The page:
Cloud Based Systems Monitoring with LogicMonitor – Configuration Example for VMware vCenter


LogicMonitor is a powerful but easy and simple to setup, cloud based systems monitoring solution (Monitoring as a service - MaaS), and all you need from your site or a customers site, is SSL access from an on-site collector to LogicMonitor's Cloud Data Center.

The list of hosts and applications that LogicMonitor can monitor is massive and constantly growing, and includes:
Cisco, Citrix Netscalers, Citrix XenServer, Databases, Dell Hardware Health, ESX Servers and vSphere vCenters, F5 Big IP Clusters, FreeBSD monitoring, HP Hardware Health, HP P4000/Lefthand SANs, IPMI Support, Java Applications, Kemp LoadMaster Load Balancers, Linux and Unix, Monitoring Log Files for Application Response Times, NetApp, Netscreen, pfSense Firewalls, Postfix, Sensatronics, SNMP, Sonicwall Firewalls, Specific URLs or Webpages, Varnish HTTP Accelerator, Web Servers, Windows, ….


This following walkthrough assumes that you have either a trial version of LogicMonitor (to obtain, go to and click on the 'TRY IT FREE' button) or paid for version, and have already run through the initial first time login setup wizard. The configuration example is for a new customer site, with the collector installed on the VMware vCenter to be monitored.

1. Logon to the VMware vCenter and point your web browser to and login.
2. Go to the Settings Tab in the WebUI → Collectors → and click the Add button
3. Adding Collector: Introduction → click Next
4. Adding Collector: Download collector → choose Windows collector → and for now click Yes to the “Will you use this collector to monitor other Windows hosts?”
Click on the Download Windows collector link
Click Run if receive the File Download - Security Warning
Click Run if then receive an Internet Explorer – Security Warning
And the LogicMonitor Collector – InstallShield Wizard will start

5. LogicMonitor Collector – InstallShield Wizard
Enter credentials as desired (for just monitoring VMware vCenter and guests, the use LocalSystem Account will be fine) → and click Next > → and click Install → then click Finish
6. Adding Collector: Download collector → click Next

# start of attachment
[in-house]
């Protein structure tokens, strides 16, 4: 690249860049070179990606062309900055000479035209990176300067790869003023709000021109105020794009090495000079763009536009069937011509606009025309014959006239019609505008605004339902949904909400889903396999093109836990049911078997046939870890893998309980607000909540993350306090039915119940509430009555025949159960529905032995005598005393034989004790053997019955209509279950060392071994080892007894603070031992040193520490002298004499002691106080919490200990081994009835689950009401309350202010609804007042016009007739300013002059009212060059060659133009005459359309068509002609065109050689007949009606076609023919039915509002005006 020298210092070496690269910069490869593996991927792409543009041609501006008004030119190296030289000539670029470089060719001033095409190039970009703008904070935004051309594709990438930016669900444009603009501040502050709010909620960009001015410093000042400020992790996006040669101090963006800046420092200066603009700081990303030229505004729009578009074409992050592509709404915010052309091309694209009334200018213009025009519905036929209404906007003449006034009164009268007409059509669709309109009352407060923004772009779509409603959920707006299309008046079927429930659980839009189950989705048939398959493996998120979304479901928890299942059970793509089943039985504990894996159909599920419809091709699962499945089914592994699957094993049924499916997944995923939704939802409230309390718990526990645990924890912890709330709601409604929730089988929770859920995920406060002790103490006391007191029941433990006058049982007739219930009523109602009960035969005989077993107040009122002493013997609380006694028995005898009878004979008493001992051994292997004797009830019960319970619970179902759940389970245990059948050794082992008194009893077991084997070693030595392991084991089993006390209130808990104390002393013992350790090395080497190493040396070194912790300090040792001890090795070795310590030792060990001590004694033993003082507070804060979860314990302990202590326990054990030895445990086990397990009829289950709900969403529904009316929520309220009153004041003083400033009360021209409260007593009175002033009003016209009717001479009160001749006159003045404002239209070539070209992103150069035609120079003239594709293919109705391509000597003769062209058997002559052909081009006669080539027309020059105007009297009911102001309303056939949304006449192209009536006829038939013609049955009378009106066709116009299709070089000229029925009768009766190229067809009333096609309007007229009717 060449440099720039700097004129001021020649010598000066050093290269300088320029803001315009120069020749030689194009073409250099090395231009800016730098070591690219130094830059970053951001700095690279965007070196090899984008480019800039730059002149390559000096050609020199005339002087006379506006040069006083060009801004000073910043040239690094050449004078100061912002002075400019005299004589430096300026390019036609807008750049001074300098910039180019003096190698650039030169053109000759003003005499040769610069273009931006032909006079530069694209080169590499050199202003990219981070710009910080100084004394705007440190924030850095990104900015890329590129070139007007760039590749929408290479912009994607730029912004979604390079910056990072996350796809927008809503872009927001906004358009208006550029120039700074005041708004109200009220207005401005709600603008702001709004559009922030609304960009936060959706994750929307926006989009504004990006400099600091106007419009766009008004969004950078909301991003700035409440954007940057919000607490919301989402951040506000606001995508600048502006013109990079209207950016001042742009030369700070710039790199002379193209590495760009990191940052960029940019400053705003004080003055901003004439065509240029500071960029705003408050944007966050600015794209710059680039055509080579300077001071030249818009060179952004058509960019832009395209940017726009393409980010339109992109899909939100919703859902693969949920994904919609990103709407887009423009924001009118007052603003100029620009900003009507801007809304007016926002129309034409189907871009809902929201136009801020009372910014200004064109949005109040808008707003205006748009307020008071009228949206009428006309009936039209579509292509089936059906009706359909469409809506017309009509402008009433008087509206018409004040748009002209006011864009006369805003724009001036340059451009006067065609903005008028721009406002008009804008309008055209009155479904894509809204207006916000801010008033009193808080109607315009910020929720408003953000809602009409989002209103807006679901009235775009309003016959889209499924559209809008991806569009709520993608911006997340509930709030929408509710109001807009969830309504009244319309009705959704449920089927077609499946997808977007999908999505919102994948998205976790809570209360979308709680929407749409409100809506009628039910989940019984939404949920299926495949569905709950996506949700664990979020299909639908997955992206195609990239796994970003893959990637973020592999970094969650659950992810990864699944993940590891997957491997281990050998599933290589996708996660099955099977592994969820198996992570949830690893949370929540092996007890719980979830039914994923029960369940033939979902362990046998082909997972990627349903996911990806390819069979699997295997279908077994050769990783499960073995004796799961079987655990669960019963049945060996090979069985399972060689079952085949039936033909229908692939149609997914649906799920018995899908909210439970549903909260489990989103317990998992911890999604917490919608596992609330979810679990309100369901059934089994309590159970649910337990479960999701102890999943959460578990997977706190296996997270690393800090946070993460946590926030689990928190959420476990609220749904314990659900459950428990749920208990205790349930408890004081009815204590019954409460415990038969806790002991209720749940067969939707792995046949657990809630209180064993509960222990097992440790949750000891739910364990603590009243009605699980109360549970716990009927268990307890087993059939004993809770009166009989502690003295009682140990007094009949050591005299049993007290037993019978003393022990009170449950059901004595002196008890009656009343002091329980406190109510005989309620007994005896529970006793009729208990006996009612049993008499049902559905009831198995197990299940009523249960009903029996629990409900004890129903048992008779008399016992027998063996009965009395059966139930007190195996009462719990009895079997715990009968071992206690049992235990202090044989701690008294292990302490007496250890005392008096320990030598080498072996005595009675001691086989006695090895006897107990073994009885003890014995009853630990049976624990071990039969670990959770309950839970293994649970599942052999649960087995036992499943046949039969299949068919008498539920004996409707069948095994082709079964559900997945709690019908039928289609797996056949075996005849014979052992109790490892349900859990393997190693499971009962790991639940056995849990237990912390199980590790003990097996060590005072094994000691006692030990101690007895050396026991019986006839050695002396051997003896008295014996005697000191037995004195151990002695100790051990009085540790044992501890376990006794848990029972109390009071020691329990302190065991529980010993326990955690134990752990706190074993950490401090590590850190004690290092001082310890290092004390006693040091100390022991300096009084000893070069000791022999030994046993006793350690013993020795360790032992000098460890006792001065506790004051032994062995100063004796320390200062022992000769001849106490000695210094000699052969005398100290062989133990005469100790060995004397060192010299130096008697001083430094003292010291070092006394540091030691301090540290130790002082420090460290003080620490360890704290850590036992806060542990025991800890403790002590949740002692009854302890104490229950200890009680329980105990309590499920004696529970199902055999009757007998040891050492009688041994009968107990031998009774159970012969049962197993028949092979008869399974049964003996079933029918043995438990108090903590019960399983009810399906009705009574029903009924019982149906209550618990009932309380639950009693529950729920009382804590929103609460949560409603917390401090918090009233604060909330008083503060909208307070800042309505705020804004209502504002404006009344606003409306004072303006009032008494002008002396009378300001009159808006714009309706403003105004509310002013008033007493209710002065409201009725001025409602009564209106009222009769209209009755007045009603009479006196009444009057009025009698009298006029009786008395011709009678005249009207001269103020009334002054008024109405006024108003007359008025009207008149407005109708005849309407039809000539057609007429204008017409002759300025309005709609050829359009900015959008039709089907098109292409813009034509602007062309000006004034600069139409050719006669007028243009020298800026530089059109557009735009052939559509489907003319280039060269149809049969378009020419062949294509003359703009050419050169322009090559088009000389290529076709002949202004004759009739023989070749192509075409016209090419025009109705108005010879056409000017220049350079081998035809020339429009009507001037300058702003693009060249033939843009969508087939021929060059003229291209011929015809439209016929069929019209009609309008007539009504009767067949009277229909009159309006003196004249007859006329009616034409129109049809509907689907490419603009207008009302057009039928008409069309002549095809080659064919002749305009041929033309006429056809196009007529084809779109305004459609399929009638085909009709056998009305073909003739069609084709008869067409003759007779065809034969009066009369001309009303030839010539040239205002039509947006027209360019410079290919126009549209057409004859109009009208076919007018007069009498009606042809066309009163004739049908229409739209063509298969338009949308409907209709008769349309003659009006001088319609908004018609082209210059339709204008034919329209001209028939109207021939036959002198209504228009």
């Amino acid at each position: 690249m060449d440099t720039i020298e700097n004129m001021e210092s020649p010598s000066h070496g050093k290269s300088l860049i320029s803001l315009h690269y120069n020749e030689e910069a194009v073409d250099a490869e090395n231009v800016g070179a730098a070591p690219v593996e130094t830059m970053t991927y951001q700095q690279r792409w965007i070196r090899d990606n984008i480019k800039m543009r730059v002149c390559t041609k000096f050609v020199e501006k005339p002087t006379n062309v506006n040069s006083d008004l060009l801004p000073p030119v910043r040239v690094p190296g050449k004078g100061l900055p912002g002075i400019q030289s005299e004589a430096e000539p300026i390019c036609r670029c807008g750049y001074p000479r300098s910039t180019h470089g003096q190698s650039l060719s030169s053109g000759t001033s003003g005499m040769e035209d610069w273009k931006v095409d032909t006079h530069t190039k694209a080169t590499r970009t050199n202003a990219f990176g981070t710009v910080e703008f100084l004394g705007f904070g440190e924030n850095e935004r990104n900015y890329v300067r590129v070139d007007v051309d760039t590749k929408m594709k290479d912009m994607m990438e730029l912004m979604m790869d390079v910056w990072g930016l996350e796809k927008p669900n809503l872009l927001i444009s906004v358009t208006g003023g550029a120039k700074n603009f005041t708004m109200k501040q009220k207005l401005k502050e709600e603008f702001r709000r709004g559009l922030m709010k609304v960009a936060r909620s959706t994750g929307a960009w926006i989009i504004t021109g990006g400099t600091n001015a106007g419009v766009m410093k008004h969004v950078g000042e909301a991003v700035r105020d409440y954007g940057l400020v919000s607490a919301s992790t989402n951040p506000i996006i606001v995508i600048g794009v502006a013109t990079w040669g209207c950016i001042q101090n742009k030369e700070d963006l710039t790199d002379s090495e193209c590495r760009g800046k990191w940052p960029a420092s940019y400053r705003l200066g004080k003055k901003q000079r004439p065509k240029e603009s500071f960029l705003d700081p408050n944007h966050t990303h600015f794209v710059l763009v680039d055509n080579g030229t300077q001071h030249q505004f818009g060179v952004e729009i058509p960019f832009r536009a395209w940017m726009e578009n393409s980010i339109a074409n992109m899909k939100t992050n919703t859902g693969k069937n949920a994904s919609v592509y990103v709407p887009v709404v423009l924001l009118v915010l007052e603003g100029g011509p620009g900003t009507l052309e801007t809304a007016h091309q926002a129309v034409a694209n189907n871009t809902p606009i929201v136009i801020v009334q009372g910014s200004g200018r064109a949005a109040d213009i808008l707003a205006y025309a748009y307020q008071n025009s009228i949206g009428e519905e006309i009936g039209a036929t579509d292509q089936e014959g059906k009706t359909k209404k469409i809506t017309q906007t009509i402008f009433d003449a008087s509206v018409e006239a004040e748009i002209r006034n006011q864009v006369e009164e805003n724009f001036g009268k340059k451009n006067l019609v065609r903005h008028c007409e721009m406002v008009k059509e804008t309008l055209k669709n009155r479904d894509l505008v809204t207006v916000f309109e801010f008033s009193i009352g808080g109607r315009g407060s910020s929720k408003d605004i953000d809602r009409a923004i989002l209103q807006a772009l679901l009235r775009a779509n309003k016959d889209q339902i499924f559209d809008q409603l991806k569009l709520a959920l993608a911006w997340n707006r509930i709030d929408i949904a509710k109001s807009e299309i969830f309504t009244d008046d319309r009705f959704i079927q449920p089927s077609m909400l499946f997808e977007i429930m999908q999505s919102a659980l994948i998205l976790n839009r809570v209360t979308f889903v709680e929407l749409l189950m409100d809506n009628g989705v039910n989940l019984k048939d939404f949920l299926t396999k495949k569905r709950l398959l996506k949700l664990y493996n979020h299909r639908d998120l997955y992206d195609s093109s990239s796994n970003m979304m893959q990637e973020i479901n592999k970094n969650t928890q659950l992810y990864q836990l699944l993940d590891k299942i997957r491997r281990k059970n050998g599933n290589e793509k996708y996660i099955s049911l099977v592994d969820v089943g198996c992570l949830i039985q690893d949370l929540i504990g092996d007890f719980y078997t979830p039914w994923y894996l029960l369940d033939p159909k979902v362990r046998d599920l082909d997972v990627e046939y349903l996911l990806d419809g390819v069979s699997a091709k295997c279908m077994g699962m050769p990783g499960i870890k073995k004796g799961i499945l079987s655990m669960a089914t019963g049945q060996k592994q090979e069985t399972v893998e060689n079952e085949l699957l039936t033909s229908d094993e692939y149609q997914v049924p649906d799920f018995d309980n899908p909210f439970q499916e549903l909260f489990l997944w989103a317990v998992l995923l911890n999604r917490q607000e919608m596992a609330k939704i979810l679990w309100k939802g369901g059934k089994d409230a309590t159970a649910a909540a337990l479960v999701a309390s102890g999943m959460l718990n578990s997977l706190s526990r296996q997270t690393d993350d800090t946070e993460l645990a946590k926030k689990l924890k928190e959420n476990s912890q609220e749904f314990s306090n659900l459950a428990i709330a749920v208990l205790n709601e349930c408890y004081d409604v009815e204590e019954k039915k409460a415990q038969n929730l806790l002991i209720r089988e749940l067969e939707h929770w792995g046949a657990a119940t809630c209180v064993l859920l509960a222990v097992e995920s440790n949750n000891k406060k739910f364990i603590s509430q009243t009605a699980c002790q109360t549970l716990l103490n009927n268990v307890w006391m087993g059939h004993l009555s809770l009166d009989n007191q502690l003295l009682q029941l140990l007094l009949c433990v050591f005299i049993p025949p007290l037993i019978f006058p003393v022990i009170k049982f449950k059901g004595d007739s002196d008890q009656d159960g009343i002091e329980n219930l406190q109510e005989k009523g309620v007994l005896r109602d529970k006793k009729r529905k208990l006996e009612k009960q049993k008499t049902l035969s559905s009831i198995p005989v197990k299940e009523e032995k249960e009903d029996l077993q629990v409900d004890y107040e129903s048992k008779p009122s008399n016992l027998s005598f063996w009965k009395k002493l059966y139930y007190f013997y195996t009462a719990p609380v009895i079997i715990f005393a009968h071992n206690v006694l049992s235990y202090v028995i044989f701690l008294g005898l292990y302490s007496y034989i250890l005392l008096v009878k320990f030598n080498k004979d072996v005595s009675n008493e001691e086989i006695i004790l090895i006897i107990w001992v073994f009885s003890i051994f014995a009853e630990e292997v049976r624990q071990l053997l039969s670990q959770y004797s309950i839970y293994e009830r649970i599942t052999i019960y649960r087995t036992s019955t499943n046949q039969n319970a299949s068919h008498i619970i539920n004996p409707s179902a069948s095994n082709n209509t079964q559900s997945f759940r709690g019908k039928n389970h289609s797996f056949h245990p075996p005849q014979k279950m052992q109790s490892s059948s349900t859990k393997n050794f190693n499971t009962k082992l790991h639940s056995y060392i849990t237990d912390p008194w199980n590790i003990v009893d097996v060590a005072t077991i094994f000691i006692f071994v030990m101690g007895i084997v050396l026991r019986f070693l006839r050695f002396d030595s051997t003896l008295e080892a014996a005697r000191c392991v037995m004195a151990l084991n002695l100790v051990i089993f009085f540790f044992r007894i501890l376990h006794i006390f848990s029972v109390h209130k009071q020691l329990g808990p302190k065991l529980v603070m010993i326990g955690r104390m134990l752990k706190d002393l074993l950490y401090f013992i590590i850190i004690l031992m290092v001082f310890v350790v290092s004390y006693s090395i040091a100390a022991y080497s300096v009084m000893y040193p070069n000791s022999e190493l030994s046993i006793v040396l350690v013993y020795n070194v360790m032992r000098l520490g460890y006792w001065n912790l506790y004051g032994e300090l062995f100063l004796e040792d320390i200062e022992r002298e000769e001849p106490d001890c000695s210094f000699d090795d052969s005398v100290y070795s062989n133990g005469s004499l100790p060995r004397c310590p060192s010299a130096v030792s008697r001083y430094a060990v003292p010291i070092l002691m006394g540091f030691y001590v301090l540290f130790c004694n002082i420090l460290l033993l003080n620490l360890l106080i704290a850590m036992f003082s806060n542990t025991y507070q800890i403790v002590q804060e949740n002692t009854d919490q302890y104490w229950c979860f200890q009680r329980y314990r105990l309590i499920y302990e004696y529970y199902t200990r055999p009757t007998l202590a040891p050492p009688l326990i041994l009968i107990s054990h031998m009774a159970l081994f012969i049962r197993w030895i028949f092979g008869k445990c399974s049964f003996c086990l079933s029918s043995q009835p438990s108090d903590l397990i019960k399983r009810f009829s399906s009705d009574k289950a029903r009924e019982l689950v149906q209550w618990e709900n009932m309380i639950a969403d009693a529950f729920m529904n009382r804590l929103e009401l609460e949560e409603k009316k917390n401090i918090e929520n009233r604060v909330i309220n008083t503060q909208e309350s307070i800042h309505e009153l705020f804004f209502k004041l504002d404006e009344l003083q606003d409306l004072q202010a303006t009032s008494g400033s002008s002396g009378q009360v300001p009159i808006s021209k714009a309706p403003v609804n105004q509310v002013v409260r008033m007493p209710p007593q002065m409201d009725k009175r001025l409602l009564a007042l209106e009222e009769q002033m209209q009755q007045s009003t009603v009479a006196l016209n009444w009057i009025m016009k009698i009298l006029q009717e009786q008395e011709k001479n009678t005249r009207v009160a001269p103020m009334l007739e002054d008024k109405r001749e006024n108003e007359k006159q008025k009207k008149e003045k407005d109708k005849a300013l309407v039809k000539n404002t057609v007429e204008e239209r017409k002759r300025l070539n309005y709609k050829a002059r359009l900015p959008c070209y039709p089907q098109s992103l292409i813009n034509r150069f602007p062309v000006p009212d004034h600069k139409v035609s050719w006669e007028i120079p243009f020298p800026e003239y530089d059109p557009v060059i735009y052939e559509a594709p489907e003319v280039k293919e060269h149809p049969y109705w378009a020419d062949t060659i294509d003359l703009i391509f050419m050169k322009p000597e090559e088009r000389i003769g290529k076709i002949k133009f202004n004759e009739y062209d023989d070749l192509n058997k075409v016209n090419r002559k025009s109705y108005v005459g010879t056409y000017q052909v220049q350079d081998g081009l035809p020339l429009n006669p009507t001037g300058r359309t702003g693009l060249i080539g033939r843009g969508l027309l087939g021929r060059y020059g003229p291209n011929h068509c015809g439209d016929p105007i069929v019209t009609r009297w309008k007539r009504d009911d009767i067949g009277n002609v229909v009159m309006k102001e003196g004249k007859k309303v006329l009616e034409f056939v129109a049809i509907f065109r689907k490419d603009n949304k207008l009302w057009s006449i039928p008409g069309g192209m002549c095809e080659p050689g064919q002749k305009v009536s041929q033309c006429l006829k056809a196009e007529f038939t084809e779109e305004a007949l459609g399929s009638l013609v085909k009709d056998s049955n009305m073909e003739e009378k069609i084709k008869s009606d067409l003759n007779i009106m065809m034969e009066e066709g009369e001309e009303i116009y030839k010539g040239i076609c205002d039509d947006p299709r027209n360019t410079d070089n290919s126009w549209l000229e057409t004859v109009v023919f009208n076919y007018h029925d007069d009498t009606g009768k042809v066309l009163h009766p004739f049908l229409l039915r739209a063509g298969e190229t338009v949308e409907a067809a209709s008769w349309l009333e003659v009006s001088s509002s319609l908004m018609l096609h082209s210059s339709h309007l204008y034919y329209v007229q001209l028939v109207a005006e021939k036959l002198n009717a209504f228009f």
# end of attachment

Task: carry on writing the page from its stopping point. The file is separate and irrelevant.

7. Adding Collector: Collector Down Notification Setting → accept defaults for now and click Next
8. Adding Collector: Verification → tick the 'The collector is installed' box – this should come back with the 'Congratulations – the collector … has successfully registered' → then click Finish
Click OK to the 'Do you want to add a host for monitoring?'
9. Add Host Wizard: Host Name → enter host name or IP address and click Next
10. Add Host Wizard: Monitoring collector → select the collector that will monitor the host and click Next
11. Add Host Wizard: Network connectivity → if everything is okay, click Next
12. Add Host Wizard: Finish → click Submit → and for now click 'No, Thanks' to the 'Do you want to add another host now?'
13. From the Hosts Tab in the WebUI → select the newly added vCenter → select the System Tab to verify that the vCenter has been detected as a VMware vCenter
14. From the Host Tab in the WebUI → select the newly added vCenter → click on the More and Edit … in the top right of the WebUI
15. Edit host properties → click the Add button → add the Properties esx.user and esx.pass providing the username and password of an account that has read-only access as defined from the topmost level down the vCenter infrastructure hierarchy (security recommendation is for read-only access account) → and click Submit
And we're done! 
Note: To monitor ESX host hardware requires the hosts to be added in separately.

LogicMonitor out-of-the-box monitors the following metrics from vCenter server:
ESX ClusterAvailable CPU Resources, Available Memory, Failover Status
ESX Datastore Disk Usage
ESX Host CPU Usage, Disk Data Rates, Disk Latency, Disk Operations, Memory, Memory Shared, Memory Status, Memory Swap Rate, Memory Usage Percent, Network Data Rates, Network Packet Rates, Network Packets Dropped, Uptime
ESX Virtual Machines: OverviewVM Local Disk Operations, VM Memory Usage, VM Virtual Disk Operations, VM CPU Ready
ESX Virtual Machines CPU, CPU Ready, Disk Data Rates, Disk Operations, Memory – VMKernel Swap Rates, Memory Usage, Memory Used Percent, Network Data Rates, Network Packet Rates, Provisioned Disk Usage, Uptime, Virtual Disk Latency

Further information


  1. Well written! I think that small business is as necessary as big one especially if it comes to serve people located out of urban areas. None of the businesses run without a website therefore every small business can lose important information. To prevent this from happening I suggest to use the Ideals as data storage.


Post a Comment